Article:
Value@WORK: Value-Driven Care for Labor and Health
Our health care is increasingly moving beyond the hospital walls. To answer new demands for care, new ways of collaboration are needed between all healthcare professionals involved and the patient. In the Netherlands, there is growing attention for Value-Based Health Care (VBHC), a concept of quality of care with an emphasis on using patient experiences for learning and improvement. Industrial Design Engineering, TU Delft and Amsterdam UMC work together on these care issues within the domain of Work and Health in the Value@WORK project.
The definition and application of VBHC can differ per specific healthcare context. Currently, the elaboration of VBHC within the Dutch healthcare is mainly focused on clinical outcomes. There are several positive examples of hospitals using outcomes to improve the quality of care. The use of VBHC outside of the hospital walls has so far been investigated to a limited extent. The application of VBHC within occupational and insurance medicine is still a new field.
The purpose of the Value@WORK project is to determine value within insurance medicine by (1) translating the VBHC concept into insurance medicine practice, (2) defining a minimum set of value-focused outcome indicators, and (3) establishing and investigating a care network in which insurance physicians participate.
Central research questions are:
- What can VBHC mean for insurance medicine?
- What are VBHC outcome indicators for insurance medicine?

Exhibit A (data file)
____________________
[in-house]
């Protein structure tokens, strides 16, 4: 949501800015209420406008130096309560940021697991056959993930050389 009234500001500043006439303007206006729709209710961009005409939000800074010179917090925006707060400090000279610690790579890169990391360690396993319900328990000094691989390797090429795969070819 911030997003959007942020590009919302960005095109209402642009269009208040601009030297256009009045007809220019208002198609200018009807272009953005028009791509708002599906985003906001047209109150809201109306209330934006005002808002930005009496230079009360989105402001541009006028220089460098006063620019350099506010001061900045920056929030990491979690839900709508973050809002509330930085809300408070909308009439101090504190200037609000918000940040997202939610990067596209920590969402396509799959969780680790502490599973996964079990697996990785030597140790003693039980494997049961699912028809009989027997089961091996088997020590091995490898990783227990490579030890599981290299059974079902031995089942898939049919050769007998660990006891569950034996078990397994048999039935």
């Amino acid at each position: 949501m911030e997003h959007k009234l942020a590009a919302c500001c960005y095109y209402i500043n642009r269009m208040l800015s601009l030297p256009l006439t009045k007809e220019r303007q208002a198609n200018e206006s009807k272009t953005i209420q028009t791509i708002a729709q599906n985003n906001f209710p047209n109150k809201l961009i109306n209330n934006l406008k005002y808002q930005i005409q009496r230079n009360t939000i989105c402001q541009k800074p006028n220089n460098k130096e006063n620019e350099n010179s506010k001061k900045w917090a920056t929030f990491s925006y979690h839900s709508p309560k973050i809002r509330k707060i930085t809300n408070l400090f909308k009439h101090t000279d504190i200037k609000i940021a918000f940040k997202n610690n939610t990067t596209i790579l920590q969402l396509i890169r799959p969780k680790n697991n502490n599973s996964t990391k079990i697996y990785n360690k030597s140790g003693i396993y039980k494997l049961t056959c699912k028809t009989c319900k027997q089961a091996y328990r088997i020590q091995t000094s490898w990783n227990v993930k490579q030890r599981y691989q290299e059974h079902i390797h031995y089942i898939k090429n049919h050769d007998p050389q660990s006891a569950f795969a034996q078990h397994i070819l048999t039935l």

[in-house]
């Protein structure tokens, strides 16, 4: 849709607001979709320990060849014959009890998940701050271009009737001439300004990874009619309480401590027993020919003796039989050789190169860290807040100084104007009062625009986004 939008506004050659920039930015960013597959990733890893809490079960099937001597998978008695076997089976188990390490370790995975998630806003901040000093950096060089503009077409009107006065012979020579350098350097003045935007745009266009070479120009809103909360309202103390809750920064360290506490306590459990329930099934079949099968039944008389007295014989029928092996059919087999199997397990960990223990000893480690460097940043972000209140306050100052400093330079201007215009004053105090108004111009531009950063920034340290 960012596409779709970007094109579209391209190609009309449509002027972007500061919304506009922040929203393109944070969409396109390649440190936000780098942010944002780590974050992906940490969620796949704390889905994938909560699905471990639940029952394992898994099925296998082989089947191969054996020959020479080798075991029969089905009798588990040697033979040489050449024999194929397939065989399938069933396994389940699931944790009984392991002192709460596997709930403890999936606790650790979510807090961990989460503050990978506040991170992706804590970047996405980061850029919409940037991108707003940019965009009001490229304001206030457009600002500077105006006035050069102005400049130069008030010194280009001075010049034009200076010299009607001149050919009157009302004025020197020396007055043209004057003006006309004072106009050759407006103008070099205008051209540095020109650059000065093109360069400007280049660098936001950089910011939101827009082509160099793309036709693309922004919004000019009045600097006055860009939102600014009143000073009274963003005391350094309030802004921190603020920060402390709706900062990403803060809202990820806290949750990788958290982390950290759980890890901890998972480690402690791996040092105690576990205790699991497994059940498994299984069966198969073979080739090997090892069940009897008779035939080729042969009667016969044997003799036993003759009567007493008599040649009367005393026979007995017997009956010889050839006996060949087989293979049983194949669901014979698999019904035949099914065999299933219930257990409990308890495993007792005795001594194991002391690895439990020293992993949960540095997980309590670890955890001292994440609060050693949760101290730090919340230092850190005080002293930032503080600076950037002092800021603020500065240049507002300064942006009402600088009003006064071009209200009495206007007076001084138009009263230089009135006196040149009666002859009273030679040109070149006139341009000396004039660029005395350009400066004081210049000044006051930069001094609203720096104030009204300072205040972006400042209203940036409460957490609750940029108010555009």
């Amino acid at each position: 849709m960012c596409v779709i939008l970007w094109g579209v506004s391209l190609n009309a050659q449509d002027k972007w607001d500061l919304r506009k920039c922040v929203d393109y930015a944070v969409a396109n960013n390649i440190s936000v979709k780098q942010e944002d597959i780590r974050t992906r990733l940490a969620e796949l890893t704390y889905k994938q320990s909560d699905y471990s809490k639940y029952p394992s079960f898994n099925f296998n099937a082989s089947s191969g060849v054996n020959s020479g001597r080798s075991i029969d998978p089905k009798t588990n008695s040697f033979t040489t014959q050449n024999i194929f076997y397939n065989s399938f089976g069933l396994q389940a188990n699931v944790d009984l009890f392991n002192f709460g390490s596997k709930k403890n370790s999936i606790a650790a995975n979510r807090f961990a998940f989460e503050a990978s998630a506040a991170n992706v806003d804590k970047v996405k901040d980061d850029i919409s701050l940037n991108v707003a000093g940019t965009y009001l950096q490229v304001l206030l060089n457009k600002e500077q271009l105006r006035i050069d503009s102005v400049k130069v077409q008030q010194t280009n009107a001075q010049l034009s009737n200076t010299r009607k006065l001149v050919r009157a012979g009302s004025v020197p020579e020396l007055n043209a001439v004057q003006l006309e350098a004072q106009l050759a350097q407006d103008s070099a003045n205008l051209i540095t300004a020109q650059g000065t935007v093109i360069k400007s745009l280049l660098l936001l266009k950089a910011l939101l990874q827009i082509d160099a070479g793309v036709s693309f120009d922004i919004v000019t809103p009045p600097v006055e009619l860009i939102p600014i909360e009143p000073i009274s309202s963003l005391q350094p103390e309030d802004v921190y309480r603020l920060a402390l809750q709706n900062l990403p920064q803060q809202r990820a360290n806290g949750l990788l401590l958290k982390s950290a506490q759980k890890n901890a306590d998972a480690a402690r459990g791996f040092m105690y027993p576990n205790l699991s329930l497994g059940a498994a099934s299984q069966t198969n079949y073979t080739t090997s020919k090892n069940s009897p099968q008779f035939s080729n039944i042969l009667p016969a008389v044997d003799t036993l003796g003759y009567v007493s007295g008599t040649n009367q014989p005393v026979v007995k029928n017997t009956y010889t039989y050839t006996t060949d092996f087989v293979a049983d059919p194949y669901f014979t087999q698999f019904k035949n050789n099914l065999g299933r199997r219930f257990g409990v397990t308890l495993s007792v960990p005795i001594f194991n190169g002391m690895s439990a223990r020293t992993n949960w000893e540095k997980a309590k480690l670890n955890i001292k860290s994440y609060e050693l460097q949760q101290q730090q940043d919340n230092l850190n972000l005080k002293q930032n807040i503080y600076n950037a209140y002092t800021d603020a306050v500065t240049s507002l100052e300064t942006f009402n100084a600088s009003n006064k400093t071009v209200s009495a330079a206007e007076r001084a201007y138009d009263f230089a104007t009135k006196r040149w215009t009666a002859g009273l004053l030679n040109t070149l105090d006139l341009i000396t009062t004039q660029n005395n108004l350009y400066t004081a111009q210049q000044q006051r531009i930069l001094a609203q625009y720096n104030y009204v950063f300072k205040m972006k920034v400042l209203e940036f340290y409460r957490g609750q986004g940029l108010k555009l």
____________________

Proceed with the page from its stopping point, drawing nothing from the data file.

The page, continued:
- How can a care network in which insurance physicians participate contribute to valuable care?
The set of outcome indicators to be developed is intended for use in the insurance physician's daily practice. The Value-Driven approach helps to know and improve; to know what clients really think is important and what quality in insurance medicine practice means to them. The outcome indicators chosen are not only important for the client and the insurance doctor, but also for other stakeholders who contribute to restoration of functioning and sustainable employability, such as occupational health experts and care professionals involved. In the consultation room, the client and the insurance doctor can together use the insights into client values to enter into a conversation about wishes, possible goals and expectations regarding work participation and income security.
In addition, work is being done on the design of a care network of which the insurance doctor is a part. The client with work limitations due to cardiovascular disease will thus be better informed, treated, supervised and assessed in the entire process of clinical and social recovery. Through more and better cooperation between the insurance doctor, the company doctor, healthcare professionals and (social) organizations, value can be added for the client.
Complete Value@WORK research team:
Marije Hagendijk MSc, Dr. Nina Zipfel, Prof. dr. Sylvia van der Burg-Vermeulen, Prof. dr. Philip van der Wees, Dr. Jan Hoving, Dr. ir. Marijke Melles, Dr. Ersen Colkesen, Prof. dr. Carel Hulshof.